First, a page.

Years ago I heard a fictional story about a rich Sultan who had built a magnificent steam powered boat. Taking months of labour and many thousands of Gold pieces to build, when completed the Sultan stood back to admire his amazing new boat before taking it out on the rivers surrounding his City.
But within weeks, the boat suddenly and inexplicably stopped working. The steam wasn’t powering the boat, and the boat sat in Dock motionless. The Sultan called engineer after engineer to examine his boat, each one spending hours but unable to find the issue. Exasperated, the Sultan asked for recommendations of engineers outside his City and heard of an old engineer from many miles away who had built a reputation for expertise and excellence.
The Sultan sent word for the old engineer to visit him, offering vast riches if the engineer could resolve the issue with his boat where other engineers had failed.
The old engineer visited the Sultan’s boat and the Sultan watched as the engineer walked the engine room, looking around for the problem. After 10 minutes the old engineer nodded to himself and asked the Sultan to pass him a hammer. Lifting the Hammer, the engineer gently tapped a pipe and suddenly, steam started flowing. The engine of the boat sprang into life!
Exclaiming his delight, the Sultan turned to the old engineer and asked him what his fee was for fixing the boat. “5,000 gold pieces” said the Engineer. “What! You can’t be serious! You only spent ten minutes here working and then simply tapped a pipe with a Hammer!” exclaimed the Sultan. “Indeed I did, but I knew where to tap the pipe”.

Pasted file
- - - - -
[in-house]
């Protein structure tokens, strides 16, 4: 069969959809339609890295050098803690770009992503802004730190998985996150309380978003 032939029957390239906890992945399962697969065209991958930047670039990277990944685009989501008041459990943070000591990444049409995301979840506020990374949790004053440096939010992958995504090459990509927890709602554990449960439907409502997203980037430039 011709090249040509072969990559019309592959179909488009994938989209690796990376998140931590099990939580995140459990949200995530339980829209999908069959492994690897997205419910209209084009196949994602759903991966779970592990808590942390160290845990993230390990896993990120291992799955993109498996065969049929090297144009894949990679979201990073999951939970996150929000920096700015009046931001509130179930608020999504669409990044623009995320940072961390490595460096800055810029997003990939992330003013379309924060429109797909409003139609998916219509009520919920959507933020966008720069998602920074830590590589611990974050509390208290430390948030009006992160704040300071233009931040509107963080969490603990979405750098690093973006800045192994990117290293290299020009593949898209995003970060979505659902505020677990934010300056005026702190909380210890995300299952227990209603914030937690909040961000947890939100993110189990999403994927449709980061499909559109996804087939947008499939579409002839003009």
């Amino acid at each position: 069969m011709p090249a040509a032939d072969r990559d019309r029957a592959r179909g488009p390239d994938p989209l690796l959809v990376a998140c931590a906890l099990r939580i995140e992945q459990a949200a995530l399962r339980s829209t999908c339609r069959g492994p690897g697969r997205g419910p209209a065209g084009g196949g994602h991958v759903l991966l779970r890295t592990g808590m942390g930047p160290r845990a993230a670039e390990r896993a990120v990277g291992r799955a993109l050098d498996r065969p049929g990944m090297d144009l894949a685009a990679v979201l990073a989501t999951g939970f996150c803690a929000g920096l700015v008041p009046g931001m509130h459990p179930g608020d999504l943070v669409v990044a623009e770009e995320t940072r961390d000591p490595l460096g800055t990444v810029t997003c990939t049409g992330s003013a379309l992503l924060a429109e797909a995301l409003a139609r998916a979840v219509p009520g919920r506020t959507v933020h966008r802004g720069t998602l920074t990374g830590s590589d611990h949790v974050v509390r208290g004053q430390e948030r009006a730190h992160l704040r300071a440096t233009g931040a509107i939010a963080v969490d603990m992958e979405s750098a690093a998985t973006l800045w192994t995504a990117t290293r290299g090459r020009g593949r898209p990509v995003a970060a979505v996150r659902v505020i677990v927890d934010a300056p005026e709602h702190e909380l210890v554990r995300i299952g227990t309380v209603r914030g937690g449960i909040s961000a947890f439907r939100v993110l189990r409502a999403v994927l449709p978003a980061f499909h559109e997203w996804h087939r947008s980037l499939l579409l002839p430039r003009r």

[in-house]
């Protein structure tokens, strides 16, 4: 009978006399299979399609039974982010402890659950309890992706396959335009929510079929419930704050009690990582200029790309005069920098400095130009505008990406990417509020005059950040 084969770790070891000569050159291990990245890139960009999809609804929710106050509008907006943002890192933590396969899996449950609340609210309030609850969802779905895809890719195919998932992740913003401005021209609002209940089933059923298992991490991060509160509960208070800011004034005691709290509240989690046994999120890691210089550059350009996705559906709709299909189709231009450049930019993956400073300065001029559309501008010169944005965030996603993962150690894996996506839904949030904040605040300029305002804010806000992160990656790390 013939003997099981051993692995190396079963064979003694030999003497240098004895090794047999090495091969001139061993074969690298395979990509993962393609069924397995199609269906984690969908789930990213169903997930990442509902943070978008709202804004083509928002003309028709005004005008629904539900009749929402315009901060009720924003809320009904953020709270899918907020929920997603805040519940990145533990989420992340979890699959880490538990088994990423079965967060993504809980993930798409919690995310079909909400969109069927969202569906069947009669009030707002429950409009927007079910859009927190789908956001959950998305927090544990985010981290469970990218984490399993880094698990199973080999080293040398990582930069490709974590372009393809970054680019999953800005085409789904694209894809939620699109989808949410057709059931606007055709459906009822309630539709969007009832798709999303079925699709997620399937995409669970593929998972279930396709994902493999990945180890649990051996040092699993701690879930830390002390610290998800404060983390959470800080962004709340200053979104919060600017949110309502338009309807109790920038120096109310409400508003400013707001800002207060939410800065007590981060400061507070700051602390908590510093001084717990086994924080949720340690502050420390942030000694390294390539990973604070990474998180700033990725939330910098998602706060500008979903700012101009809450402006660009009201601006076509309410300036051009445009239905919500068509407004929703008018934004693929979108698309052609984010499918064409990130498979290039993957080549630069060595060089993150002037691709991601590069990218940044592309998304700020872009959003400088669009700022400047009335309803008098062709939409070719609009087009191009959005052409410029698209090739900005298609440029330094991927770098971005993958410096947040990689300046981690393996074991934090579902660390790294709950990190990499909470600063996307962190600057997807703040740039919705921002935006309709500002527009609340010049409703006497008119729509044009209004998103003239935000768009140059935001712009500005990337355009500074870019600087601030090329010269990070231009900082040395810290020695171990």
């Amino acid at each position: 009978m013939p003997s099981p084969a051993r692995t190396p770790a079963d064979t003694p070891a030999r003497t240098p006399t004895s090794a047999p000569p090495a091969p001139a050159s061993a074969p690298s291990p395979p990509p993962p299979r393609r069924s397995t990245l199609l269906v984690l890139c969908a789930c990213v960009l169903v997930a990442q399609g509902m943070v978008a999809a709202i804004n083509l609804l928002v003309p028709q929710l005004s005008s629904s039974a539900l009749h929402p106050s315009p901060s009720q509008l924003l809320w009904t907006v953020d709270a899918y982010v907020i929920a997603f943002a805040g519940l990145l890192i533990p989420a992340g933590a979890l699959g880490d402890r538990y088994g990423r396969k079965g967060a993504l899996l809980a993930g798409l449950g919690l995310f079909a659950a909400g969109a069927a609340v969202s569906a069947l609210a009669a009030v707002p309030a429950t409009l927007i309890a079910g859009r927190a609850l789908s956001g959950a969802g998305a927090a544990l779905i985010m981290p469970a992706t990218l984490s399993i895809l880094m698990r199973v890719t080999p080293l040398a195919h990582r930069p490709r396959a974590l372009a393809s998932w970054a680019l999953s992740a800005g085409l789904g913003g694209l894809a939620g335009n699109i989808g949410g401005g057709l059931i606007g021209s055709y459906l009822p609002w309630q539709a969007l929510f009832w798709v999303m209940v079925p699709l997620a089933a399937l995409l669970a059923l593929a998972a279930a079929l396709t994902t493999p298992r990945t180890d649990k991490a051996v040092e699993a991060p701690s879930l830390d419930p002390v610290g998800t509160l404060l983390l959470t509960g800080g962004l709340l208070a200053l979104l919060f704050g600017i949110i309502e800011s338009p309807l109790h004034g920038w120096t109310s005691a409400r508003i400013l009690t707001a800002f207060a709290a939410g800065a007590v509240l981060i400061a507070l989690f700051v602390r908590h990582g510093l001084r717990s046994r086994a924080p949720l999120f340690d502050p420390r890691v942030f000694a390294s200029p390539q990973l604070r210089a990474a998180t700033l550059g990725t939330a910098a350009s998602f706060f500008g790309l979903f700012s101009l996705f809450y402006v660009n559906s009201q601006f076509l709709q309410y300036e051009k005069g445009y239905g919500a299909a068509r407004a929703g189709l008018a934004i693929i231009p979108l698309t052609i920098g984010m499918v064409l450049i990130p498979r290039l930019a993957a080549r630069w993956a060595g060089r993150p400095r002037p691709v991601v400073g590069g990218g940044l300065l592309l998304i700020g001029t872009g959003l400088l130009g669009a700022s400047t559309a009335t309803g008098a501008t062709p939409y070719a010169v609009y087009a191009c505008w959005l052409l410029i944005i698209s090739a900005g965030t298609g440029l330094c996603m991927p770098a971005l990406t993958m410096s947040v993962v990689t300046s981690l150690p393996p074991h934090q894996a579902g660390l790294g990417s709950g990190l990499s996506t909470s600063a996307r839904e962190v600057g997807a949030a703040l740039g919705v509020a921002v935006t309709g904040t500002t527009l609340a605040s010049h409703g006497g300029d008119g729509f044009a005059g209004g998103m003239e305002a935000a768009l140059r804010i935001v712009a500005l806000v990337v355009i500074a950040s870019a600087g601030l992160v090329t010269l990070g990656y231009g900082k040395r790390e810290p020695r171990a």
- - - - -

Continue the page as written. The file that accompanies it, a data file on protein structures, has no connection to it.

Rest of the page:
The Sultan paused and then nodded, understanding the old engineers meaning – paying the engineer his 5,000 pieces before returning to his working boat.
Although the above story is fictional, many IT business owners who are reading this will understand it’s meaning. The work you deliver for your clients should not be based around the time that you spend with them – it should be based around the value you provide to them.
Take Defragmenting a disk drive, for instance. The act of defragging a Hard Disk takes mere seconds to start, and is usually finished within an hour – but the benefits it provides to a client are faster working PC’s and the ability to get more work done with less interruption. Because a disk defrag only takes a few seconds to execute, should you only charge for a few seconds worth of your time?
Taking that example further, once you implement a Remote Management & Monitoring (RMM) tool – you can press a single button and execute a defrag on every machine within a clients organisation. Again, should you only charge for the time it took you to press a single button?
Absolutely not. The value to your client is not the time you’ve spent pressing the button, but the fact you were experienced enough to know that defragmenting their PC’s regularly would yield benefits for them in reduced frustration and increased efficiency from their PC’s running faster.
Quite frankly, the client couldn’t care less about the time you’ve spent undertaking tasks for them – they just want to benefit from the end result.
If your business is selling time, then as you get more experienced and able to complete jobs faster – you’re actually going to be paid less. Then, the only alternative to increasing your income is to sell more of your time – and fairly quickly you’ll realise that we each all only have the same number of hours in the day.
If your business is selling based on value, then you’ll be able to scale your work – reducing the time it takes to deliver that value and adding value to many more clients.
So the next time you consider what you should be charging a client, don’t base your calculations purely on the time it takes you – consider what value it brings to the client instead.